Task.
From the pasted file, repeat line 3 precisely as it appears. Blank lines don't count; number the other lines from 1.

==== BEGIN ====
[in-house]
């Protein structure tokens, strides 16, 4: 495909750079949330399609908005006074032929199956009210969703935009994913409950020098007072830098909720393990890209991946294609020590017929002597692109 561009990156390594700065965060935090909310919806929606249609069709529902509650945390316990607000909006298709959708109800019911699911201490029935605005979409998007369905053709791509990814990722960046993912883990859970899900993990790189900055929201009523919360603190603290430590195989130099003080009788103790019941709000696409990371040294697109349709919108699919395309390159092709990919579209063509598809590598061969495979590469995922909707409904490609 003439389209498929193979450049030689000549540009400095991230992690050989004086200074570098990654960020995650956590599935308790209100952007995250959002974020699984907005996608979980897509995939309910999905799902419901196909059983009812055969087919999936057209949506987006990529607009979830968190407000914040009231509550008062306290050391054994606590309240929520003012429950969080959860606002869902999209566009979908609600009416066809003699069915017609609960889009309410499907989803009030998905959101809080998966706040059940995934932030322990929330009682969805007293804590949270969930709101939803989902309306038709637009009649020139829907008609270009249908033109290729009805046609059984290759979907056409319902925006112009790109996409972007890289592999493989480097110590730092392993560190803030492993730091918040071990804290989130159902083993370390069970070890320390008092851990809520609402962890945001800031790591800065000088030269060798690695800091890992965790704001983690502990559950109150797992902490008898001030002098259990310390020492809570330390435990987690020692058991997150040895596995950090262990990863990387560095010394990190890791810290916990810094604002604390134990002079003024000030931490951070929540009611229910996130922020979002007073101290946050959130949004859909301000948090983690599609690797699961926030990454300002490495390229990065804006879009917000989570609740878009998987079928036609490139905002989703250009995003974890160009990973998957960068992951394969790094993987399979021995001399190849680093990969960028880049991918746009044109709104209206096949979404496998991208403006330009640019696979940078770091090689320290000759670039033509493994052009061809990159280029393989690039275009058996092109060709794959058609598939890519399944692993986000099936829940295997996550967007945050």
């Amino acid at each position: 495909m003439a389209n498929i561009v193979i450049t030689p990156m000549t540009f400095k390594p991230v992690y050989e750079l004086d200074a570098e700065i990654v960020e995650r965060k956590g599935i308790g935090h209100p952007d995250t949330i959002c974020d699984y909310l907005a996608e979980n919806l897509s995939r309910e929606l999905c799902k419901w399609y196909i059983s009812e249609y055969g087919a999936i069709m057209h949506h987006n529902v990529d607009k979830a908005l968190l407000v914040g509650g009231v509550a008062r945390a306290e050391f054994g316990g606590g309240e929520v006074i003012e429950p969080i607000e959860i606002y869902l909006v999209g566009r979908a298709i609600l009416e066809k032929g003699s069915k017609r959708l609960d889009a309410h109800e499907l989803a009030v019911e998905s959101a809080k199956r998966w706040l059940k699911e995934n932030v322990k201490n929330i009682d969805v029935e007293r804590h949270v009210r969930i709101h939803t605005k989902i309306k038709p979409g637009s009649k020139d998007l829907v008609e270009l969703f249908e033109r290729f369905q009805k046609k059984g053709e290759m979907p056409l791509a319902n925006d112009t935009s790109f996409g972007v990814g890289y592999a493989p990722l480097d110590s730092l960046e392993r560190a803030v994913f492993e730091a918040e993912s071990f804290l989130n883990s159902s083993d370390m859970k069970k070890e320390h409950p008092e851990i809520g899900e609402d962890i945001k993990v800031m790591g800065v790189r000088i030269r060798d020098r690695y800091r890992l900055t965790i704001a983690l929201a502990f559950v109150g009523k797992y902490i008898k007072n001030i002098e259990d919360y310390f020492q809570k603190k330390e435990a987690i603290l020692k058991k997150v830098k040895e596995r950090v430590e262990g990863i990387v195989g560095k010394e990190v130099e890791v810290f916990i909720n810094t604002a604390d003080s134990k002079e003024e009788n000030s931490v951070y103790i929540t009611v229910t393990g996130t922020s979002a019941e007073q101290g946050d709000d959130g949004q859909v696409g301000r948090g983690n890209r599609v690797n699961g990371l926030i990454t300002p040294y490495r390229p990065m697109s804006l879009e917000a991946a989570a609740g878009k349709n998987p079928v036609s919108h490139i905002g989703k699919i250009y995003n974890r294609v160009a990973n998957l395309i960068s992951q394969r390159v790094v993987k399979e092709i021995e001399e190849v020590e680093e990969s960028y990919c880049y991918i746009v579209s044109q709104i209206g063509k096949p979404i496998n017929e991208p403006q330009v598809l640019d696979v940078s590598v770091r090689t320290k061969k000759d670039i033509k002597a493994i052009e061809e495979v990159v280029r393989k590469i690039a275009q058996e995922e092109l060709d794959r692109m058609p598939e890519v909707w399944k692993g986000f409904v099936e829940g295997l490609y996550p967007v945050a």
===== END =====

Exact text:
């Amino acid at each position: 495909m003439a389209n498929i561009v193979i450049t030689p990156m000549t540009f400095k390594p991230v992690y050989e750079l004086d200074a570098e700065i990654v960020e995650r965060k956590g599935i308790g935090h209100p952007d995250t949330i959002c974020d699984y909310l907005a996608e979980n919806l897509s995939r309910e929606l999905c799902k419901w399609y196909i059983s009812e249609y055969g087919a999936i069709m057209h949506h987006n529902v990529d607009k979830a908005l968190l407000v914040g509650g009231v509550a008062r945390a306290e050391f054994g316990g606590g309240e929520v006074i003012e429950p969080i607000e959860i606002y869902l909006v999209g566009r979908a298709i609600l009416e066809k032929g003699s069915k017609r959708l609960d889009a309410h109800e499907l989803a009030v019911e998905s959101a809080k199956r998966w706040l059940k699911e995934n932030v322990k201490n929330i009682d969805v029935e007293r804590h949270v009210r969930i709101h939803t605005k989902i309306k038709p979409g637009s009649k020139d998007l829907v008609e270009l969703f249908e033109r290729f369905q009805k046609k059984g053709e290759m979907p056409l791509a319902n925006d112009t935009s790109f996409g972007v990814g890289y592999a493989p990722l480097d110590s730092l960046e392993r560190a803030v994913f492993e730091a918040e993912s071990f804290l989130n883990s159902s083993d370390m859970k069970k070890e320390h409950p008092e851990i809520g899900e609402d962890i945001k993990v800031m790591g800065v790189r000088i030269r060798d020098r690695y800091r890992l900055t965790i704001a983690l929201a502990f559950v109150g009523k797992y902490i008898k007072n001030i002098e259990d919360y310390f020492q809570k603190k330390e435990a987690i603290l020692k058991k997150v830098k040895e596995r950090v430590e262990g990863i990387v195989g560095k010394e990190v130099e890791v810290f916990i909720n810094t604002a604390d003080s134990k002079e003024e009788n000030s931490v951070y103790i929540t009611v229910t393990g996130t922020s979002a019941e007073q101290g946050d709000d959130g949004q859909v696409g301000r948090g983690n890209r599609v690797n699961g990371l926030i990454t300002p040294y490495r390229p990065m697109s804006l879009e917000a991946a989570a609740g878009k349709n998987p079928v036609s919108h490139i905002g989703k699919i250009y995003n974890r294609v160009a990973n998957l395309i960068s992951q394969r390159v790094v993987k399979e092709i021995e001399e190849v020590e680093e990969s960028y990919c880049y991918i746009v579209s044109q709104i209206g063509k096949p979404i496998n017929e991208p403006q330009v598809l640019d696979v940078s590598v770091r090689t320290k061969k000759d670039i033509k002597a493994i052009e061809e495979v990159v280029r393989k590469i690039a275009q058996e995922e092109l060709d794959r692109m058609p598939e890519v909707w399944k692993g986000f409904v099936e829940g295997l490609y996550p967007v945050a």